- Speaker Mike Johnson appeared on Sean Hannity’s Fox News program to introduce himself to American voters
- He emphasized core conservative principles such as individual freedom and limited government
- While Johnson’s foreign policy positions are less clear, he expressed concerns about reckless wars but appeared less knowledgeable about the Ukraine situation
- His stance on funding Ukraine differs from the MAGA base, as he seemed open to it while emphasizing the need for accountability
Speaker Mike Johnson has had a busy two days since gaveling the House to order on Wednesday. He visited President Biden at the White House for a 15-minute meet-and-greet session and spent nearly two hours speaking with senior administration officials. Johnson also met Republican Leader Mitch McConnell to discuss GOP strategies in the divided Congress. He had the customary top-secret briefings reserved for senior Congressional leaders.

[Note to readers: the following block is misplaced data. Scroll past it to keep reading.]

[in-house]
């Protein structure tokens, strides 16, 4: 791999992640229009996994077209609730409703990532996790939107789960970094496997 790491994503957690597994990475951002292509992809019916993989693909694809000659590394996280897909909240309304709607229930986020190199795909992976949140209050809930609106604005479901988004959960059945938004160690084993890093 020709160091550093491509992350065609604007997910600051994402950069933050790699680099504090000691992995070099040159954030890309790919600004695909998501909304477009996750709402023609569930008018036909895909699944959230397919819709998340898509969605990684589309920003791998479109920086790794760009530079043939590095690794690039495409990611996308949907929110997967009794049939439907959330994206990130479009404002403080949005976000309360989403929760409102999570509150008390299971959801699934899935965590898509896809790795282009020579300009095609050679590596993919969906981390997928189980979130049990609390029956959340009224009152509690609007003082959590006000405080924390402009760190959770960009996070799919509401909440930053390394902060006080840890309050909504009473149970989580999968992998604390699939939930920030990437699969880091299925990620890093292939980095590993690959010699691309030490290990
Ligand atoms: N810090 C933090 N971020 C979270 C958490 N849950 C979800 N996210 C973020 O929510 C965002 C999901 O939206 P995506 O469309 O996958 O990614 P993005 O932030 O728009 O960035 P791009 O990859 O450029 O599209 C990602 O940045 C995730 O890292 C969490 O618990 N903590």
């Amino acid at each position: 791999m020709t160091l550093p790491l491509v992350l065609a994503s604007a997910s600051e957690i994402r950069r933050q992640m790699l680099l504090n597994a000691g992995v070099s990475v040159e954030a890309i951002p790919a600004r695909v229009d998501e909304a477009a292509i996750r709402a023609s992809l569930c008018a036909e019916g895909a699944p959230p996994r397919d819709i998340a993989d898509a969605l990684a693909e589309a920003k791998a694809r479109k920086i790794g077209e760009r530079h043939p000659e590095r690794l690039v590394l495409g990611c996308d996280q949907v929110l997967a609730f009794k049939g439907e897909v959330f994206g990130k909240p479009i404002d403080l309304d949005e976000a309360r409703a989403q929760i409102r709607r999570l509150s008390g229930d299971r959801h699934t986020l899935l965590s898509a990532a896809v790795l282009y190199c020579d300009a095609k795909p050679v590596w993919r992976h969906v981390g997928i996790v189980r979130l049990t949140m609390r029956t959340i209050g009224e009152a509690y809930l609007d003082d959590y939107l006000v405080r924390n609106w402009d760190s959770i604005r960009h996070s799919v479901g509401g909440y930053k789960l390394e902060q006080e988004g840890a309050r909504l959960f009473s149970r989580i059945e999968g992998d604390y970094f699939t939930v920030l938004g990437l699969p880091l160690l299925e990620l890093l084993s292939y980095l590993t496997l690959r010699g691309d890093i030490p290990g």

And Johnson made time to appear on Sean Hannity’s Fox News program to introduce himself for a full hour to the American voter. It was a superb move. Most Americans know little about Johnson as he has avoided the spotlight for the seven years he has served in Congress representing Louisiana, staying in the shadows of his more powerful colleague, Steve Scalise, the House Majority Whip.
Johnson recited what he said were the core principles of conservatism – individual freedom, limited government, the rule of law, peace through strength, fiscal responsibility, free markets, and human dignity. He will have strong support from the GOP base if he can run the House as such a principled conservative. It is why we said two days ago he has the unique ability to help change the direction of the 2024 race for the presidency and Congress.
On abortion, he criticized Roe as one of the worst decisions of the Supreme Court and praised the Dobbs decision, which overturned Roe and returned the power to regulate to the states on the strength of the Tenth Amendment. This position is identical to the one we hold and wrote about in August 2022.